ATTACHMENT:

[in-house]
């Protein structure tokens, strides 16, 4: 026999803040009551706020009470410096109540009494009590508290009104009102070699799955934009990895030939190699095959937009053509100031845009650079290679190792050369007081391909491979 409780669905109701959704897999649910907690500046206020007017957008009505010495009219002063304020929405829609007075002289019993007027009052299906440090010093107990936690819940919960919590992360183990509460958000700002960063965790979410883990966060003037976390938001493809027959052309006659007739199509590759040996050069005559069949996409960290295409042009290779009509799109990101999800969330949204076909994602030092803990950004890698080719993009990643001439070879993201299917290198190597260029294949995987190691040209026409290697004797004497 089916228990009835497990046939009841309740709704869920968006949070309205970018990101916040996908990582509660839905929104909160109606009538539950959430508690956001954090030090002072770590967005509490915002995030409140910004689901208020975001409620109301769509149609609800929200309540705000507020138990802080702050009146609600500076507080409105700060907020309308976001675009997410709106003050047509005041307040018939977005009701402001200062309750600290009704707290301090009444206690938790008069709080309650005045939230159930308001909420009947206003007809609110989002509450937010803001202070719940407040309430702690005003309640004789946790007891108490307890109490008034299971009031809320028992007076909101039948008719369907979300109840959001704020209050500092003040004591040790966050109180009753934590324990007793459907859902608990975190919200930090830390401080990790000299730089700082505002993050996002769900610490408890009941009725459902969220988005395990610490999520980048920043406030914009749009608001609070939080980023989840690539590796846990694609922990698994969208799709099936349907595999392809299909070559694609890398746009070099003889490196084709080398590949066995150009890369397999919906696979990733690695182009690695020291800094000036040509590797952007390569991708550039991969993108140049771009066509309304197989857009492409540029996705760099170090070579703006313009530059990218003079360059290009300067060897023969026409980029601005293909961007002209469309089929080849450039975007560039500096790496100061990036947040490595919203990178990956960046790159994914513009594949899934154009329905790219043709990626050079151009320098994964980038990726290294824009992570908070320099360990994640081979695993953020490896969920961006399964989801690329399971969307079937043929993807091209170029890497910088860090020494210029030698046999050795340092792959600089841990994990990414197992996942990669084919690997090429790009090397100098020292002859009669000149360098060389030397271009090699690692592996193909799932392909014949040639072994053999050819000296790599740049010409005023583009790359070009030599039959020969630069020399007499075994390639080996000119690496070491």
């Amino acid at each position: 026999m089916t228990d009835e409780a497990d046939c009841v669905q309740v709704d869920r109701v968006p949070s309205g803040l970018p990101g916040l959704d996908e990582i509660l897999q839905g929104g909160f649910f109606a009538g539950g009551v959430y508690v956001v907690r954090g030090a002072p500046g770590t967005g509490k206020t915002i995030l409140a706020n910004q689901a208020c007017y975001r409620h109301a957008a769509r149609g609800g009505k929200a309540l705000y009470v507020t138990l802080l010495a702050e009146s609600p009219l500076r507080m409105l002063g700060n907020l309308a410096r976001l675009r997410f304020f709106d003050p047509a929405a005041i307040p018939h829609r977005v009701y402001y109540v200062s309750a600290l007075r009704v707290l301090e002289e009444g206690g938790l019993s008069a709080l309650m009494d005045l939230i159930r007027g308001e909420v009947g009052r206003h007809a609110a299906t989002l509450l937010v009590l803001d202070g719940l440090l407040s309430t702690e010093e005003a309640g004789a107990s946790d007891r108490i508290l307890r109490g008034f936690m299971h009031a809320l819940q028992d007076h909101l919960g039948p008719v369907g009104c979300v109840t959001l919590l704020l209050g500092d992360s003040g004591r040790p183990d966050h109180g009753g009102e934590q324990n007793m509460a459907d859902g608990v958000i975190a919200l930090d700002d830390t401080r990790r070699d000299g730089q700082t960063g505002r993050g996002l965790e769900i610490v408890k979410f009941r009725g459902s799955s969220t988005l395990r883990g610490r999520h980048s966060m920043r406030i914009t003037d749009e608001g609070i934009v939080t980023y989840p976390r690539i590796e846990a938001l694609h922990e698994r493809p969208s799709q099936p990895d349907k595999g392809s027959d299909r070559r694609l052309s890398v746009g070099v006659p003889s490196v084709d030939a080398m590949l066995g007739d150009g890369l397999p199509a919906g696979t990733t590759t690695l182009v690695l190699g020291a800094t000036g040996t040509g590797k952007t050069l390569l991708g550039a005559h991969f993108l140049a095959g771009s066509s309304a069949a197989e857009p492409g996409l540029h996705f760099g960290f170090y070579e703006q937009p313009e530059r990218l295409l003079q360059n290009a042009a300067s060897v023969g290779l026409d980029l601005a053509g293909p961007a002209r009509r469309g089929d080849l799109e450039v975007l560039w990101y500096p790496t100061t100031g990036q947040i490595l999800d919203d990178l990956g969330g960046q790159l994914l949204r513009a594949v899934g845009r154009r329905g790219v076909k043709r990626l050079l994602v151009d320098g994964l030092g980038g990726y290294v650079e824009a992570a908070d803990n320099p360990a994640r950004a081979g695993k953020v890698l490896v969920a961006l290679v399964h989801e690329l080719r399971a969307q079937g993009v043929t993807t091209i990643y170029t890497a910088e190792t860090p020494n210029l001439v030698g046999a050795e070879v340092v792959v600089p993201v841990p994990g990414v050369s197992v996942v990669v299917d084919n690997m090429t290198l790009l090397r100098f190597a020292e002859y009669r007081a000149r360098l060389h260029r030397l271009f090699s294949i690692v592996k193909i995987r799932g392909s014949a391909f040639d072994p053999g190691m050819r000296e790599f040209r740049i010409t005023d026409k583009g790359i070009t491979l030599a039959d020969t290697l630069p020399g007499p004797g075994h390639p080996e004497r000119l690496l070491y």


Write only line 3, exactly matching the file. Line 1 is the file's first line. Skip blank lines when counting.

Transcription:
């Amino acid at each position: 026999m089916t228990d009835e409780a497990d046939c009841v669905q309740v709704d869920r109701v968006p949070s309205g803040l970018p990101g916040l959704d996908e990582i509660l897999q839905g929104g909160f649910f109606a009538g539950g009551v959430y508690v956001v907690r954090g030090a002072p500046g770590t967005g509490k206020t915002i995030l409140a706020n910004q689901a208020c007017y975001r409620h109301a957008a769509r149609g609800g009505k929200a309540l705000y009470v507020t138990l802080l010495a702050e009146s609600p009219l500076r507080m409105l002063g700060n907020l309308a410096r976001l675009r997410f304020f709106d003050p047509a929405a005041i307040p018939h829609r977005v009701y402001y109540v200062s309750a600290l007075r009704v707290l301090e002289e009444g206690g938790l019993s008069a709080l309650m009494d005045l939230i159930r007027g308001e909420v009947g009052r206003h007809a609110a299906t989002l509450l937010v009590l803001d202070g719940l440090l407040s309430t702690e010093e005003a309640g004789a107990s946790d007891r108490i508290l307890r109490g008034f936690m299971h009031a809320l819940q028992d007076h909101l919960g039948p008719v369907g009104c979300v109840t959001l919590l704020l209050g500092d992360s003040g004591r040790p183990d966050h109180g009753g009102e934590q324990n007793m509460a459907d859902g608990v958000i975190a919200l930090d700002d830390t401080r990790r070699d000299g730089q700082t960063g505002r993050g996002l965790e769900i610490v408890k979410f009941r009725g459902s799955s969220t988005l395990r883990g610490r999520h980048s966060m920043r406030i914009t003037d749009e608001g609070i934009v939080t980023y989840p976390r690539i590796e846990a938001l694609h922990e698994r493809p969208s799709q099936p990895d349907k595999g392809s027959d299909r070559r694609l052309s890398v746009g070099v006659p003889s490196v084709d030939a080398m590949l066995g007739d150009g890369l397999p199509a919906g696979t990733t590759t690695l182009v690695l190699g020291a800094t000036g040996t040509g590797k952007t050069l390569l991708g550039a005559h991969f993108l140049a095959g771009s066509s309304a069949a197989e857009p492409g996409l540029h996705f760099g960290f170090y070579e703006q937009p313009e530059r990218l295409l003079q360059n290009a042009a300067s060897v023969g290779l026409d980029l601005a053509g293909p961007a002209r009509r469309g089929d080849l799109e450039v975007l560039w990101y500096p790496t100061t100031g990036q947040i490595l999800d919203d990178l990956g969330g960046q790159l994914l949204r513009a594949v899934g845009r154009r329905g790219v076909k043709r990626l050079l994602v151009d320098g994964l030092g980038g990726y290294v650079e824009a992570a908070d803990n320099p360990a994640r950004a081979g695993k953020v890698l490896v969920a961006l290679v399964h989801e690329l080719r399971a969307q079937g993009v043929t993807t091209i990643y170029t890497a910088e190792t860090p020494n210029l001439v030698g046999a050795e070879v340092v792959v600089p993201v841990p994990g990414v050369s197992v996942v990669v299917d084919n690997m090429t290198l790009l090397r100098f190597a020292e002859y009669r007081a000149r360098l060389h260029r030397l271009f090699s294949i690692v592996k193909i995987r799932g392909s014949a391909f040639d072994p053999g190691m050819r000296e790599f040209r740049i010409t005023d026409k583009g790359i070009t491979l030599a039959d020969t290697l630069p020399g007499p004797g075994h390639p080996e004497r000119l690496l070491y």